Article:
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Avoid lipodystrophy in starting regimen
Aug 4, 2003

Dr. Pierone, My boyfriend and I, both 29 yrs old, were diagnosed with HIV about 9 months ago. He has clinical AIDS (T cells ~180, VL ~100,000). He has been worried about starting on therapy, as he is an actor, and feels like lipodystrophy would end his career. What regime to you suggest starting on to avoid visible lipodystrophy in the longterm.

Response from Dr. Pierone

As you may be aware there are 2 general types of lipodystrophy that are quite different, related to different antiretroviral classes, and occur in varying degrees of severity. In most individuals one pattern predominates, although they may co-exist.

The kind that is most visible to others is loss of fat under the skin, known as subcutaneous fat atrophy. When this occurs on the face it leads to sunken cheeks and a gaunt appearance. On the arms and legs it makes the veins stand out more prominently. The single medication that is most likely to produce this sort of lipodystrophy is the NRTI d4T (stavudine, Zerit). Another NRTI that appears to have somewhat less of a tendency to produce fat atrophy is AZT (zidovudine, Retrovir).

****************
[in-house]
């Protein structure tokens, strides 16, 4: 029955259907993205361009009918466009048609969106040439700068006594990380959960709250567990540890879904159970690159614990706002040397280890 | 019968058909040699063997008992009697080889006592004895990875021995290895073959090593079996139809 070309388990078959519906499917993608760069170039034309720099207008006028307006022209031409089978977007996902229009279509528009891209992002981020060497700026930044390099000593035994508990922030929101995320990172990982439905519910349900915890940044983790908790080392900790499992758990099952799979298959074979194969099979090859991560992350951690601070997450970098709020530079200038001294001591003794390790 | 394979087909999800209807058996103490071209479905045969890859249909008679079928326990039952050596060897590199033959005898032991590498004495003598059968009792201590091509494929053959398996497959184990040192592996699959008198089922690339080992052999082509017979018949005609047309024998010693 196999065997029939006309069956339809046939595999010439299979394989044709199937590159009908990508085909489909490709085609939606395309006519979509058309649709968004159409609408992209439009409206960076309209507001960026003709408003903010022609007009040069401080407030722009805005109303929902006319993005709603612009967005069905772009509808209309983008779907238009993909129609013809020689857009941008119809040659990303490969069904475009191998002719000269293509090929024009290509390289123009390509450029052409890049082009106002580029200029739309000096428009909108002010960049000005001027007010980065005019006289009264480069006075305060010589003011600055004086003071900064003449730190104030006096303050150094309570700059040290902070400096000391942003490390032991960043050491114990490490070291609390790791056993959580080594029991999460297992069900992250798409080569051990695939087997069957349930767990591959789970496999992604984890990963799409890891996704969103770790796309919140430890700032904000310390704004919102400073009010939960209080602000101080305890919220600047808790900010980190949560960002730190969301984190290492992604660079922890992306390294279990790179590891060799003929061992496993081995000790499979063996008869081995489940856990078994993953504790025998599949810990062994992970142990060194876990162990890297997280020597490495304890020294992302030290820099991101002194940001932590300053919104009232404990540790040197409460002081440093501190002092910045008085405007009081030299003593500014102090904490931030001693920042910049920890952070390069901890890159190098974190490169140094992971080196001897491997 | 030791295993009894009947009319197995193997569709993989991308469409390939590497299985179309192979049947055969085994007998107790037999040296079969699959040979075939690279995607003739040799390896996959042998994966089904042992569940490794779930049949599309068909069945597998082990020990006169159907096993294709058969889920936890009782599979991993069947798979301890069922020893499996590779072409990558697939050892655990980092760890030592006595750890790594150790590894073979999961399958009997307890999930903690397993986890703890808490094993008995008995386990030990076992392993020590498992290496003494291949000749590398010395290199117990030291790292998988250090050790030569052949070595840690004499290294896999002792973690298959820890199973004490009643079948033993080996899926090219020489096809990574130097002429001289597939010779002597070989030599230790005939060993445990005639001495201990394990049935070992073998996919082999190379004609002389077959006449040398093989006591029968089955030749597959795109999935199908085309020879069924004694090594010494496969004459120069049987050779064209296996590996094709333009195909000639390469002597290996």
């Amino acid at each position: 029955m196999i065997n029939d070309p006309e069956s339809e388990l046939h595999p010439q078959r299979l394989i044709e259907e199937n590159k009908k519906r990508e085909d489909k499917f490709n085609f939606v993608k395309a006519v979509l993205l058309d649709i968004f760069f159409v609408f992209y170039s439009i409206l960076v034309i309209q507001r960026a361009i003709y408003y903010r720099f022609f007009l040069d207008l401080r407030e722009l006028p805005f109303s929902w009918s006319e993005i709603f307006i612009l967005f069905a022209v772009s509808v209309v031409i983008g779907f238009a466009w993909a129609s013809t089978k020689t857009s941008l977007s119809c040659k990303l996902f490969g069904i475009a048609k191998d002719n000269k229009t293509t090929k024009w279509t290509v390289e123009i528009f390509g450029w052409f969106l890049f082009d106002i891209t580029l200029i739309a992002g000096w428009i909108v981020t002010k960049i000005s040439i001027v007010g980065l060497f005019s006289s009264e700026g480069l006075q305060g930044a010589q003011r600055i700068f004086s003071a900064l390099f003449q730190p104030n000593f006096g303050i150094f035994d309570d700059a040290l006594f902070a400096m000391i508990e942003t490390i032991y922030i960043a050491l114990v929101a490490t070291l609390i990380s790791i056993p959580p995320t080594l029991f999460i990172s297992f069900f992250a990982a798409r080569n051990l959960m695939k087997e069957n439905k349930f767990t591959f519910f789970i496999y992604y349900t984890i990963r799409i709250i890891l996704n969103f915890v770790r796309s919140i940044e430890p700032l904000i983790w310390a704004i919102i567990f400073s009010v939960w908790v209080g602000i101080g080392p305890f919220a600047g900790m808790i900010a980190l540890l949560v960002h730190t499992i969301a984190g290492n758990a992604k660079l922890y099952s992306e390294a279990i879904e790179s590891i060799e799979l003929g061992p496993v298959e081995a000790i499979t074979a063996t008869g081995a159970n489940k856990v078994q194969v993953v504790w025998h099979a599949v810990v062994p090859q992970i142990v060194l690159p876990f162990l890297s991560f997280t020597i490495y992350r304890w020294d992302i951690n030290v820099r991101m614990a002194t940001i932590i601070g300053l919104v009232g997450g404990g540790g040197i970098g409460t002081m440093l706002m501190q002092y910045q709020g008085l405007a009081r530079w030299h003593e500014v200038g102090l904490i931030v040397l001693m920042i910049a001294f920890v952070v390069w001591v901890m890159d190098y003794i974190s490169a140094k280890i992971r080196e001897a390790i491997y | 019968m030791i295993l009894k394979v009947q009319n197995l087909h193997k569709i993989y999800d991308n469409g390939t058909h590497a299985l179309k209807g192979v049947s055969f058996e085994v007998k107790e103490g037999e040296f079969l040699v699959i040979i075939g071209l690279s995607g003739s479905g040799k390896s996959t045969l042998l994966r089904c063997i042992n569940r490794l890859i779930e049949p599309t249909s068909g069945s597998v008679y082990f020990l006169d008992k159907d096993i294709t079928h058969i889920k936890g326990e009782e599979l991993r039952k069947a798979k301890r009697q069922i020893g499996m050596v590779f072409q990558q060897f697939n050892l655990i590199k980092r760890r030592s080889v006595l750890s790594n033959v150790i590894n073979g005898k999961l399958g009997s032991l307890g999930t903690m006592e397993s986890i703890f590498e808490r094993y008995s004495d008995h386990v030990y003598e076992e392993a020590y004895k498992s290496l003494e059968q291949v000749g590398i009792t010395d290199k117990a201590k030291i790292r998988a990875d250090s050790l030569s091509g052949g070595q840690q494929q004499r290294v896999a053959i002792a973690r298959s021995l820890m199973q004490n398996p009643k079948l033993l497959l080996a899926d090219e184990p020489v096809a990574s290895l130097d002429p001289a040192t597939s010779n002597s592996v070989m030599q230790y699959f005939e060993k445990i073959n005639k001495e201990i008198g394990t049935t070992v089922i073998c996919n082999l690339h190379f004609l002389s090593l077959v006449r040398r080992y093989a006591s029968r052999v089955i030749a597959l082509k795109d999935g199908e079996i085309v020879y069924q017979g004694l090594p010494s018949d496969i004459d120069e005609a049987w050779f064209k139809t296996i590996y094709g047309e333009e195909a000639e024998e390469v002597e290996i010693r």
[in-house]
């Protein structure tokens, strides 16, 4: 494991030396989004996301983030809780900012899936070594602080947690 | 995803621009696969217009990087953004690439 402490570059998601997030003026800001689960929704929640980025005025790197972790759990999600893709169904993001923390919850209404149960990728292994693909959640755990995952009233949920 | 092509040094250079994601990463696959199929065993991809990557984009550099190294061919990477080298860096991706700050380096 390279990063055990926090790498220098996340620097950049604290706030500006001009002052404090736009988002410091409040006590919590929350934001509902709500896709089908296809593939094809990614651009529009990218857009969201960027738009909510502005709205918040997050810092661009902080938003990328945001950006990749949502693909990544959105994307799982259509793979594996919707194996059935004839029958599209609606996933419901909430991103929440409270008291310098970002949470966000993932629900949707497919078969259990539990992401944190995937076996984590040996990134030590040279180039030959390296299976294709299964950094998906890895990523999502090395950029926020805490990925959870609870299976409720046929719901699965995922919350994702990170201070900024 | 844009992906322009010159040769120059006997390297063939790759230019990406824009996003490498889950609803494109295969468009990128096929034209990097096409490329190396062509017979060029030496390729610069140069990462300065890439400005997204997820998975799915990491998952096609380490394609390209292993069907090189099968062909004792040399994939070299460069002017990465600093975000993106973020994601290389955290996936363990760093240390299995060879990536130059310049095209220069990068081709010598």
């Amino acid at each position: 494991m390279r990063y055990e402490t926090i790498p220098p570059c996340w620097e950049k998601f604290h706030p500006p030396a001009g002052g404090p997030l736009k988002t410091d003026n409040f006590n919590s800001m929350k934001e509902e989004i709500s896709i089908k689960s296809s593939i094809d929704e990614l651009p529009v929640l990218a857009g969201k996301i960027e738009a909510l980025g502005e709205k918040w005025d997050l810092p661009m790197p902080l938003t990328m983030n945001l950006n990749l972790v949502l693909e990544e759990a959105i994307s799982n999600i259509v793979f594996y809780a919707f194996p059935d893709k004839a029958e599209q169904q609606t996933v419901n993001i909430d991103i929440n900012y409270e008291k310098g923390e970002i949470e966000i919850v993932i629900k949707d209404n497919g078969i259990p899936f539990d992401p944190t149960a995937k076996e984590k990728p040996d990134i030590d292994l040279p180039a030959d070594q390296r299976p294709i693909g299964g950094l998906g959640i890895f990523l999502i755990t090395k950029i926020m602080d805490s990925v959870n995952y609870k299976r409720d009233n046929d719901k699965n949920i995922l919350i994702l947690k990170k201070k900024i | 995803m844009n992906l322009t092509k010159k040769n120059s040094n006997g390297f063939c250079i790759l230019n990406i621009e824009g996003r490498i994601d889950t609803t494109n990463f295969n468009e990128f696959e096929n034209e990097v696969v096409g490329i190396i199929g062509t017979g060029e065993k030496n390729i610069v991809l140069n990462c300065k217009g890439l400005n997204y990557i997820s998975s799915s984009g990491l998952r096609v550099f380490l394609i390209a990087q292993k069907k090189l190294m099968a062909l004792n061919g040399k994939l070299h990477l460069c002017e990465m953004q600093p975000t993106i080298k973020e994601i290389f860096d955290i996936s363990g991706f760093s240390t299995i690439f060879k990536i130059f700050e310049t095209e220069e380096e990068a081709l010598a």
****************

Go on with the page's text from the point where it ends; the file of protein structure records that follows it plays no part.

The other type of lipodystrophy is fat accumulation or lipohypertrophy. When this occurs inside the abdomen as increased amount of visceral adipose tissue it leads to a protuberant abdomen (in severe cases almost like pregnancy). Lipohypertrophy may occur on the neck producing a buffalo hump or it may cause breast enlargement in women. This category of lipodystrophy is typically associated with use of protease inhibitors and indinavir (Crixivan) may be the greatest offender among this class.

Well, if one avoids these medications what does that leave to use? The class of antiretrovirals that has not been associated with fat atrophy is the NNRTIs. This includes nevirapine (Viramune) and efavirenz (Sustiva). Combining one of these with tenofovir (Viread) and either lamivudine (Epivir) or FTC (emtricitabine, Emtriva) would produce a regimen with a lower likelihood of lipodystrophy.

Another unproven strategy is STI or strategic treatment interruption. Let's move into the future, say a year from now your boyfriend has been on a regimen and doing well. CD4 count is up to 400 cells and viral load is undetectable. Perhaps stopping therapy for 6 months or longer would be ok. CD4 counts would decline, viral loads to go back up, but should be controllable with resumption of therapy (I am not saying to do this, it is currently an experimental approach). This general strategy is a kind of STI with the explicit goal to minimize long term exposure to antiretroviral therapy and minimize long term side effects. One of the largest of these studies is the SMART trial and it is enrolling volunteers now to hopefully answer this question some years into the future.



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